"Toward all other nations, large and small, our attitude must be one of cordial and sincere friendship. We must show not only in our words, but in our deeds, that we are earnestly desirous of securing their goodwill by acting toward them in a spirit of just and generous recognition of all their rights." President Teddy Roosevelt

CPD comment. I read where someone implied that the previous two quotes are contradictory. They are not. We should be cordial and respect others’ rights but we must also understand our right to maintain our nations ethnic makeup as we want.

The following quotes by Mahatma Gandhi reveal a seldom seen aspect of this great man. I am not trying to denigrate him; I actually gained more respect for him after reading it. Rather than covering up to make Gandhi fit into today’s warped, politically correct world, we should change our way of thinking.

Mahatma Gandhi was born in India, studied to become an attorney in England,
spent many years "organizing passive resistance" in South Africa, and then
returned to India to lead the passive resistance movement against British rule. He was finally assassinated by one of his own people. This collection of quotes is from his time in South Africa. The terms native and Kaffir refer to the indigenous people of South Africa.

The Indian Opinion published an editorial on September 9 1905 under the
heading, "The relative Value of the Natives and the Indians in Natal". In it,
Gandhi referred to a speech made by Rev. Dube, an early African nationalist, who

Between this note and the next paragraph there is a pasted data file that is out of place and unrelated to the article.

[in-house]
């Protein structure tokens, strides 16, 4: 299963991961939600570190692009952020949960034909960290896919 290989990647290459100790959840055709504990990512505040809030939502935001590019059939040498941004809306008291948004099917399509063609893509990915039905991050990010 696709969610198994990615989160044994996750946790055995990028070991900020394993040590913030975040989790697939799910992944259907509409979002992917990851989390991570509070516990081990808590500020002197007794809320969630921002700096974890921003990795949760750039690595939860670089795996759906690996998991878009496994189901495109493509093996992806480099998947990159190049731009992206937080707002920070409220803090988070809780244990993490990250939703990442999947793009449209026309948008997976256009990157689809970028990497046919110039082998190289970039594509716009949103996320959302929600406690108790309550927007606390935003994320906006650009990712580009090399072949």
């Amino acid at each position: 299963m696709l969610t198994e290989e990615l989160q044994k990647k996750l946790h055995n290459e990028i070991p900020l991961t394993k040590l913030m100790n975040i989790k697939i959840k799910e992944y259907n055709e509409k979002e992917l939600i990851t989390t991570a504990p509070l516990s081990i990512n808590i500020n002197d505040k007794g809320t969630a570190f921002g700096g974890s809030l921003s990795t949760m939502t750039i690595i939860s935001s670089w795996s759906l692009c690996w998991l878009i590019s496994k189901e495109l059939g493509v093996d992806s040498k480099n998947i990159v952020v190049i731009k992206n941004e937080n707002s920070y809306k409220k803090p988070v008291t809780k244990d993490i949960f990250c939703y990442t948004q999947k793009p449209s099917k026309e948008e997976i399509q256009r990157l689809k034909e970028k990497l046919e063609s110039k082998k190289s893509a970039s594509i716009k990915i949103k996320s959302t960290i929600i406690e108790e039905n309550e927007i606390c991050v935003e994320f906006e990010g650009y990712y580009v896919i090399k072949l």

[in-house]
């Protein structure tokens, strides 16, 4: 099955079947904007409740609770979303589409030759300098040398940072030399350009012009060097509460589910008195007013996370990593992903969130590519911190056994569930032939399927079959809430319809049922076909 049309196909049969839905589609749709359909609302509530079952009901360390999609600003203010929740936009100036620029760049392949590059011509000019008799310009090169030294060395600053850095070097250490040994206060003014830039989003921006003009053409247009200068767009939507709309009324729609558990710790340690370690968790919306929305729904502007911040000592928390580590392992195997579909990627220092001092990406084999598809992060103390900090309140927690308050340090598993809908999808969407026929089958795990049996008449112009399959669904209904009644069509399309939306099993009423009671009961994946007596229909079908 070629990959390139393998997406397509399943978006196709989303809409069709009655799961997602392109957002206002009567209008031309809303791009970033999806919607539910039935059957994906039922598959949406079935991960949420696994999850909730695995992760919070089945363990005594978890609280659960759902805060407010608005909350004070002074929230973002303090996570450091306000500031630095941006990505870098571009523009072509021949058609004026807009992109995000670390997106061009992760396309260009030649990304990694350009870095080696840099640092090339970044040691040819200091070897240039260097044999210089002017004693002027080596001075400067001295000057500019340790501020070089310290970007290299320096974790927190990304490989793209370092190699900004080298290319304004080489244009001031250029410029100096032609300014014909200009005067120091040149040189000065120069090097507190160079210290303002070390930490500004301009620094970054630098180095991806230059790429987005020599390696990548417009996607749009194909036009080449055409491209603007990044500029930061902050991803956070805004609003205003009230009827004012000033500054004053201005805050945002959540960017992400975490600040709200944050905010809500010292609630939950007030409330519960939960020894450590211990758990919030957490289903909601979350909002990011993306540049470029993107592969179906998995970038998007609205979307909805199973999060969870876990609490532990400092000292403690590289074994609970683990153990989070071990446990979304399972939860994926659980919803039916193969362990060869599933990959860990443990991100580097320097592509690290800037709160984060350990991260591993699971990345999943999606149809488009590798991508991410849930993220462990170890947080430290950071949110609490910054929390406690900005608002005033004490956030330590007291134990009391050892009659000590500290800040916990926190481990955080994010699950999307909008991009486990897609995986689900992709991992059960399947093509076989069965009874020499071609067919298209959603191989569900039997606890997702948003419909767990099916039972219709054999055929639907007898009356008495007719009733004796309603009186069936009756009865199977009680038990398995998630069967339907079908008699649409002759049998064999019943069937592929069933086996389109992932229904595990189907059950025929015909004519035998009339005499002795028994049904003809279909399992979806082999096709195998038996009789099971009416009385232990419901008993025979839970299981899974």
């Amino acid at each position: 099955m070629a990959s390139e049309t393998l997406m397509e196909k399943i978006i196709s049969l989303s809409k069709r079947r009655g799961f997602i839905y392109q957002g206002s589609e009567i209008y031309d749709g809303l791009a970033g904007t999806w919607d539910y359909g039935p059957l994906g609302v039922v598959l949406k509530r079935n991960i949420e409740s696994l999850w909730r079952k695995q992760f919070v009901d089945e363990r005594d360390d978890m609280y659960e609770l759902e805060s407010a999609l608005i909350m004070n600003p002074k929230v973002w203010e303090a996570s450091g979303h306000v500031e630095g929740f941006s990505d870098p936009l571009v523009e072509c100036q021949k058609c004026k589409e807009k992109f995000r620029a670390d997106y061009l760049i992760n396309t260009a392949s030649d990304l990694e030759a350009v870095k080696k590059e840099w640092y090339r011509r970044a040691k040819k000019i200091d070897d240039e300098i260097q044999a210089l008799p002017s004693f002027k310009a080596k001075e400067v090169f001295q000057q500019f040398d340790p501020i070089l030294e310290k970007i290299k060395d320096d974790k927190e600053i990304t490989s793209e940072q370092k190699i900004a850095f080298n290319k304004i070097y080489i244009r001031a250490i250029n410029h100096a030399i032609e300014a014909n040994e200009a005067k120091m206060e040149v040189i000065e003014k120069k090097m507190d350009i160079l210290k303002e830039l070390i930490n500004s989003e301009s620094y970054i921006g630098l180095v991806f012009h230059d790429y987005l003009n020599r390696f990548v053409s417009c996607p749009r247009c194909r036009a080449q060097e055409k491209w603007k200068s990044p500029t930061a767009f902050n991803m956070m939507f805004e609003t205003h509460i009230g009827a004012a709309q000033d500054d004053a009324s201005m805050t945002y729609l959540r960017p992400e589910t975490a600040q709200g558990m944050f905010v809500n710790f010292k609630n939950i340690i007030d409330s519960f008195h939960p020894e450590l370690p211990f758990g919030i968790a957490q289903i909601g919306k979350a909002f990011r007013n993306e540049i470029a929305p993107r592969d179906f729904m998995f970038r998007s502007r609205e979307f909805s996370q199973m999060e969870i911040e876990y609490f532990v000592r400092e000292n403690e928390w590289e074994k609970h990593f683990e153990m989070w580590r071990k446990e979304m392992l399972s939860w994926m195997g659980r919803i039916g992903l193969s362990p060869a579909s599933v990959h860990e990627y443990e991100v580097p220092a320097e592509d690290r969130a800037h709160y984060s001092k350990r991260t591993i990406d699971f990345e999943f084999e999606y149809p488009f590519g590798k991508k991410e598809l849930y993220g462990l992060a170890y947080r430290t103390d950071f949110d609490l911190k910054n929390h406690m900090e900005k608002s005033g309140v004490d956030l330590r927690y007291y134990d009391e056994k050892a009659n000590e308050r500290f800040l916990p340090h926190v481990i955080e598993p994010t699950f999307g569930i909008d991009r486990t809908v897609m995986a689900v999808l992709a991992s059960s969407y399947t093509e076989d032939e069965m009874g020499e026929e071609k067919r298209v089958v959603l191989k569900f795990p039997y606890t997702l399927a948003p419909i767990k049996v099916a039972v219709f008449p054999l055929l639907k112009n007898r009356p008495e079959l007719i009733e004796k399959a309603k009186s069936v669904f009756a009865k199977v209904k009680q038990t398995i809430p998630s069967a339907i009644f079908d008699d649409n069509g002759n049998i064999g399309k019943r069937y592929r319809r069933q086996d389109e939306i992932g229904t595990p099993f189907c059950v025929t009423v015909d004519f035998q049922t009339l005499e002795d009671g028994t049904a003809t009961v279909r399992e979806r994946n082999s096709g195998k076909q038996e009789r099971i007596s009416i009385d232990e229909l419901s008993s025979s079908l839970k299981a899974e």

said that an African had the capacity for improvement, if only the Whites would
give them the opportunity. In his response, Gandhi suggested that:

"A little judicious extra taxation would do no harm; in the majority of cases
it compels the native to work for at least a few days a year."

Then he added:

"Now let us turn our attention to another and entirely unrepresented
community - the Indian. He is in striking contrast with the native. While the native has been of little benefit to the State, it owes its prosperity largely to the Indians. While native loafers abound on every side, that species of humanity is almost unknown among Indians here."

"The Natives in our hands proved to be most unreliable and obstinate. Without constant attention, they would as soon have dropped the wounded man as not, and they seemed to bestow no care on their suffering countryman." MK Gandhi, "Memoirs of the Indian Stretcher Bearer Corps," as published in Indian Opinion, 28-7-1906


Gandhi was, despite modern propaganda, acutely aware of the differences
between races, as this letter to W.T. Stead, an English friend of his in London,
written in 1906, clearly shows:

As you were good enough to show very great sympathy with the cause of
British Indians in the Transvaal, may I suggest your using your influence with the Boer leaders in the Transvaal? I feel certain that they did not share the same prejudice against British Indians as against the Kaffir races but as the
prejudice against Kaffir races in a strong form was in existence in the Transvaal at the time when the British Indians immigrated there, the latter were immediately lumped together with the Kaffir races and described under the generic term "Coloured people". Gradually the Boer mind was habituated to this qualification and it refused to recognize the evident and sharp distinctions that undoubtedly exist between British Indians and the Kaffir races in South Africa."

Writing about a law which was designed to restrict Indian movement in the
British Cape Colony, Gandhi objected on the basis that it dragged Indians "down
with the Kaffir(s)." He wrote:

The bye-law has its origin in the alleged or real, impudent and, in some
cases, indecent behaviour of the Kaffirs. But, whatever the charges are against the British Indians, no one has ever whispered that the Indians behave
otherwise than as decent men. But, as it is the wont in this part of the world, they have been dragged down with the Kaffir without the slightest justification." MK Gandhi, The Collected Works of Mahatma Gandhi, Volume III, page 285